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Dennis Shen
Nordic Flags

The economic cost of the Covid-19 crisis will be significant across the Nordic region. Economies have been impaired by disruptions to production and supply chains alongside significant declines in internal as well as in foreign demand. Labour market dynamics, the speed of 2021 economic recoveries and fiscal and monetary interventions will vary across the region.

“Finland will see public finances deteriorate materially, with debt reaching around 70% of its GDP, presenting challenges in terms of required future fiscal consolidation,” said Dennis Shen, a director in the sovereign ratings team of Scope Ratings and co-author of a new report on the Nordic region.

“Denmark and Norway, having managed the crisis commendably to date and now re-opening, will nonetheless see significant economic contraction in 2020. Sweden has shown signs of greater resilience and is set to experience a comparatively moderate 2020 GDP contraction, due to less restrictive virus containment but this has come at the cost of higher loss of life alongside an impeded recovery as the health crisis remains unresolved. In general, the 2020 contraction in the Nordic region is expected to be somewhat more moderate, however, than that in the euro area aggregate.”

Denmark: significant 2020 recession but public finances remain robust

The extensive and speedy lockdown implemented by Denmark will weigh on 2020 economic performance. Scope expects a gradual, uneven recovery but with public finances still in a comparatively strong position. “Denmark’s strong fiscal fundamentals entering this crisis enable the government to run a wide 2020 public sector deficit of around 8.1% of GDP, its widest deficit since the early 1980s, without endangering debt sustainability. The government debt-to-GDP ratio is expected to increase from 33.2% in 2019 to a still moderate 42.5% in 2020.”

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Norway: pandemic and oil price crisis bring material recession, but gradual rebound expected

The Covid-19 economic shock and turbulence in global oil markets will push the Norwegian economy into significant recession. “After -3.75% growth in 2020, we anticipate 2.5% in 2021, supported by an uneven recovery in global aggregate demand and a gradual increase in external demand for Norwegian oil and gas exports – the latter accounting for 15% of Norwegian GDP and 35% of exports of goods and services in 2019. This is even though effects of the crisis will still be wearing on wage growth, and, as such, on domestic consumption patterns,” Shen said.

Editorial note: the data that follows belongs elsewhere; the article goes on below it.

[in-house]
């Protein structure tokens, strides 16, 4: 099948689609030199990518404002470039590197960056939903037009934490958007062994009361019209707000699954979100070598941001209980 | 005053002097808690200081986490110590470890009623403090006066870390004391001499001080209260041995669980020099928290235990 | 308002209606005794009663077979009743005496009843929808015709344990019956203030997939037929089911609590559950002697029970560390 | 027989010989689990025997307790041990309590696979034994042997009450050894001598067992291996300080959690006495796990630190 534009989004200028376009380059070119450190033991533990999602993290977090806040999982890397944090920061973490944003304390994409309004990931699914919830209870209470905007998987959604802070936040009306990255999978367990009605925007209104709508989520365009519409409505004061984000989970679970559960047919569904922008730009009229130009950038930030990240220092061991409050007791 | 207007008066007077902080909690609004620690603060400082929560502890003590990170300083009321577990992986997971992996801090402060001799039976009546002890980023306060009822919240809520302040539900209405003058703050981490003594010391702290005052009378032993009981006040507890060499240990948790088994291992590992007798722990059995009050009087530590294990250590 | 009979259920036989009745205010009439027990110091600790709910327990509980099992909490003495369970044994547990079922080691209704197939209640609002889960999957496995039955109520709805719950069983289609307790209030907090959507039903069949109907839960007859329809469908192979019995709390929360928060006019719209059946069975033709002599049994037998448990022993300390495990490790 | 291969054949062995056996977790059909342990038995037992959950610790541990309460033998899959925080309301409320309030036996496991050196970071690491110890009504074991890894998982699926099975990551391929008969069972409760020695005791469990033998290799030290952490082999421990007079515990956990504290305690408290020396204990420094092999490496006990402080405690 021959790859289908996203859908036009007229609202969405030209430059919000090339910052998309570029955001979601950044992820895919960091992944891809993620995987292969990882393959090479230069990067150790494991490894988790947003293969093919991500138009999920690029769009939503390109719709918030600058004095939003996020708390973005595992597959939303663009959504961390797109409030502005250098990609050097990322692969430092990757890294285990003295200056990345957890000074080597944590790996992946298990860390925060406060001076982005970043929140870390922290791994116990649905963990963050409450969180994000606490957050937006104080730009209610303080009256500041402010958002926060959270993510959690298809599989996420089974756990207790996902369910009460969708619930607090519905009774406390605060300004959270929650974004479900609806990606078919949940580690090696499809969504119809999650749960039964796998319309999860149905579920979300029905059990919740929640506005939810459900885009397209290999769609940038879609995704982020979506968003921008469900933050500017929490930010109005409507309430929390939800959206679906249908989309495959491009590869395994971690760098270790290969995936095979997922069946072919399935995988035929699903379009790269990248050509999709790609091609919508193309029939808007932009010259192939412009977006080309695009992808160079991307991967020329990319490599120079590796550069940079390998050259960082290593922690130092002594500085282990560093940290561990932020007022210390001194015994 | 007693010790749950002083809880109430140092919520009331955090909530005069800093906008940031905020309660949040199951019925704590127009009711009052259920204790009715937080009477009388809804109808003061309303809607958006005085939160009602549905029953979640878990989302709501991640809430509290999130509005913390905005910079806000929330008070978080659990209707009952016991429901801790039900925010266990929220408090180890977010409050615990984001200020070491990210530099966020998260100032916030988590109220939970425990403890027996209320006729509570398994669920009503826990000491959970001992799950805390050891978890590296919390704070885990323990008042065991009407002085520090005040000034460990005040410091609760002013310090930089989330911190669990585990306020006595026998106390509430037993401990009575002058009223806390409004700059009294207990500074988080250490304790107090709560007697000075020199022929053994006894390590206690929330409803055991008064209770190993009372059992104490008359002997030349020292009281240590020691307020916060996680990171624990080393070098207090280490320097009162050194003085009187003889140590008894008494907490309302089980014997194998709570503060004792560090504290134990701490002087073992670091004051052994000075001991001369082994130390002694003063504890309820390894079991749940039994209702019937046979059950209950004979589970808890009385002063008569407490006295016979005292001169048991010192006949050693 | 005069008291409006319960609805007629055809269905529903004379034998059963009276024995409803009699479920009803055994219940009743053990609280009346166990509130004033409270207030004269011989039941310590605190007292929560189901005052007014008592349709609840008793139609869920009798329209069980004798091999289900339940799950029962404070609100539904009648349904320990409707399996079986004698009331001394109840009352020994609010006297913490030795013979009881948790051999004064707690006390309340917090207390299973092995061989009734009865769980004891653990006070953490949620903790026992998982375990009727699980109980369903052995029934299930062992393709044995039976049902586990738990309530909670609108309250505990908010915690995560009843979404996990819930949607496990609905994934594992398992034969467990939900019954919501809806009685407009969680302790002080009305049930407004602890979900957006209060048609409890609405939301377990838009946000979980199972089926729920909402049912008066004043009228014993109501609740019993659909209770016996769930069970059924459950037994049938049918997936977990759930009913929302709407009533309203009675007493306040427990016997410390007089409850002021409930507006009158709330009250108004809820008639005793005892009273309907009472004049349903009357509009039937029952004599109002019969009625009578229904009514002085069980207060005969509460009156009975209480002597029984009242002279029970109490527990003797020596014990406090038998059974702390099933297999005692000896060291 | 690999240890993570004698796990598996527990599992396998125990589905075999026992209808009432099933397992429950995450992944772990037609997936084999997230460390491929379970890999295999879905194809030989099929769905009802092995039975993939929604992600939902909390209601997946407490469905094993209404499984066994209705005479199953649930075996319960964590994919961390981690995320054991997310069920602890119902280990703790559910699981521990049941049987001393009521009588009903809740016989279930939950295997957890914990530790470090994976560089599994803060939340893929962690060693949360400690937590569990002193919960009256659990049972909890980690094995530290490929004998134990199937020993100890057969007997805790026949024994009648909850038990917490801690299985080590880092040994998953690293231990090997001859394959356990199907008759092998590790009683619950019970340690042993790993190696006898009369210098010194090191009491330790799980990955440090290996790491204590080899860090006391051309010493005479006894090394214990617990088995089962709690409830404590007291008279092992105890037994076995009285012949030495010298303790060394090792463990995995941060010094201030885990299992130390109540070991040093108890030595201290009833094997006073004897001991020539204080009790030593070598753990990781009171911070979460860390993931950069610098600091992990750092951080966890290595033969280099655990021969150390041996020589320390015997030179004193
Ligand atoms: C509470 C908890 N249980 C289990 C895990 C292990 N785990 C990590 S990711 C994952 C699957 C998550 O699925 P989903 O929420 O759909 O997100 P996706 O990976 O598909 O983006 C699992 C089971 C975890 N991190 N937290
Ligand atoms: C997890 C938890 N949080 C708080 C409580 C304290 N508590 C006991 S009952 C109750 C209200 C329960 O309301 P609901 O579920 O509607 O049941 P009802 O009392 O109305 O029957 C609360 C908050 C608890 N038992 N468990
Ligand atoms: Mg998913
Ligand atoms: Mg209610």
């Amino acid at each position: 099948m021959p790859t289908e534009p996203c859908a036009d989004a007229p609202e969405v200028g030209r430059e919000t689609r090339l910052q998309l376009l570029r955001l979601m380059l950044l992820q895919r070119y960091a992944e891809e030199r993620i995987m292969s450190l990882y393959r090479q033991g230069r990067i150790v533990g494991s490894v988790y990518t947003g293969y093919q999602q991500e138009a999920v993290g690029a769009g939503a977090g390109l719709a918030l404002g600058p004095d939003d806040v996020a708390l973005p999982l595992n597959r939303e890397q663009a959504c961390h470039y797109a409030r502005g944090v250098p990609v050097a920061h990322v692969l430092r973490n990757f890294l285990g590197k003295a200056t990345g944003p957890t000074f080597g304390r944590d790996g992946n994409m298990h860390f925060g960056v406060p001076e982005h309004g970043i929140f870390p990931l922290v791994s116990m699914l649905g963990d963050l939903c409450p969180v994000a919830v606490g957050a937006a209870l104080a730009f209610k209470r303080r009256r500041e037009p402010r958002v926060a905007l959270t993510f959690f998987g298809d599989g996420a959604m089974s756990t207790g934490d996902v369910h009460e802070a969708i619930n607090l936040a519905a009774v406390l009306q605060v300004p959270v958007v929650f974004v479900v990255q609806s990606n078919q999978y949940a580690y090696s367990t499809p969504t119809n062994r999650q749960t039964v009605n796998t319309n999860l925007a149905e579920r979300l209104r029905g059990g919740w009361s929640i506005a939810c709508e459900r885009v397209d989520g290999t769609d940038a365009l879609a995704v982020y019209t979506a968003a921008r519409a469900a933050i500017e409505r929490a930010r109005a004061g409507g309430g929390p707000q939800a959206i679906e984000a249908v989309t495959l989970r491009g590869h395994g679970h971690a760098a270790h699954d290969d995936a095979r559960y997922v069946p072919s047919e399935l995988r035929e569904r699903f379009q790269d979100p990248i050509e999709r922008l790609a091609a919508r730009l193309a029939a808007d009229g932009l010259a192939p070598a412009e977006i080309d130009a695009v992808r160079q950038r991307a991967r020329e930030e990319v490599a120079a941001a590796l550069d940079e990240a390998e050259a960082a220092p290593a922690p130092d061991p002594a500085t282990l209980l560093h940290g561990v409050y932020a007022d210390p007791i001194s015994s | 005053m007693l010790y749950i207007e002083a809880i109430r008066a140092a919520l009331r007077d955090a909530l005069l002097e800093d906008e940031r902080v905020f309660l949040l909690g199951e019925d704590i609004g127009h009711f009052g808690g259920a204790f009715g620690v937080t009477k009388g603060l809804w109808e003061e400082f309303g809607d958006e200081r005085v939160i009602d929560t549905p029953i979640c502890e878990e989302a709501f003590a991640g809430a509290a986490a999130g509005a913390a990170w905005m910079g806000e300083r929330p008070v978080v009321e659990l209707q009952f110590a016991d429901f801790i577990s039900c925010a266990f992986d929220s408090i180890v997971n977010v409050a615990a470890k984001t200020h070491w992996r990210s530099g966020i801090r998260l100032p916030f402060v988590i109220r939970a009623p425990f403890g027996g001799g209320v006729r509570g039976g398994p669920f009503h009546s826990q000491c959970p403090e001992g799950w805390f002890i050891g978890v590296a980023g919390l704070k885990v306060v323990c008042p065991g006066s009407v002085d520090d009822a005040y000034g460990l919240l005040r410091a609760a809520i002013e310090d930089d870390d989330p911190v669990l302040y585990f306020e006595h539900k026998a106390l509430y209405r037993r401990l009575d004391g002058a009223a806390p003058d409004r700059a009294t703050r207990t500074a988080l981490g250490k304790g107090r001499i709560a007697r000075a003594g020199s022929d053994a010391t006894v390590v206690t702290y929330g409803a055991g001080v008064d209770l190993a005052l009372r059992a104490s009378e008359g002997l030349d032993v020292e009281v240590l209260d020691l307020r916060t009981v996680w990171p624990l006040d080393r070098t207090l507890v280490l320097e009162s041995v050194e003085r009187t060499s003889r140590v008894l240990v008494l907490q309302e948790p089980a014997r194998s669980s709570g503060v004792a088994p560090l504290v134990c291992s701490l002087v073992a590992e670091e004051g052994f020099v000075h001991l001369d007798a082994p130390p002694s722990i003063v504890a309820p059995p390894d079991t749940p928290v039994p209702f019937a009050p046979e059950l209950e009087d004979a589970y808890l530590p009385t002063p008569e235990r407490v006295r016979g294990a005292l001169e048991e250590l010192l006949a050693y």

Sweden: moderate 2020 economic contraction but at significant cost to lives in a health crisis

A comparatively moderate economic contraction in Sweden in 2020 is foreseen, due to less stringent economic restrictions. However, with the virus having reached peak case counts in June, recovery will be impeded so long as the virus is not brought under control. “We expect a fiscal deficit of 6.2% of GDP, after five consecutive years of general government budgets in balance or in surplus entering 2020,” said Shen. The debt-to-GDP ratio is expected to rise from 35% in 2019 to a still moderate 42% in 2020.

Finland: rising debt during 2020 crisis requires fiscal consolidation steps after the crisis

Economic contraction, government stimulus and economic weaknesses that pre-date the pandemic have pushed up government debt in Finland significantly and this could present risks to longer-run debt sustainability if a swift response to stabilise the debt trajectory is not acted upon. “We expect a general government deficit of 8.5% of GDP in 2020. As a result, debt-to-GDP is seen increasing to about 70% in 2020 (from 59% in 2019) – rising back above an EU 60% threshold – requiring fiscal consolidation steps after the crisis to re-strengthen Finnish debt sustainability,” Shen said.

For a look at all of today’s economic events, check out our economic calendar.

Download Scope’s full report

Dennis Shen is a Director in Public Finance at Scope Ratings GmbH.

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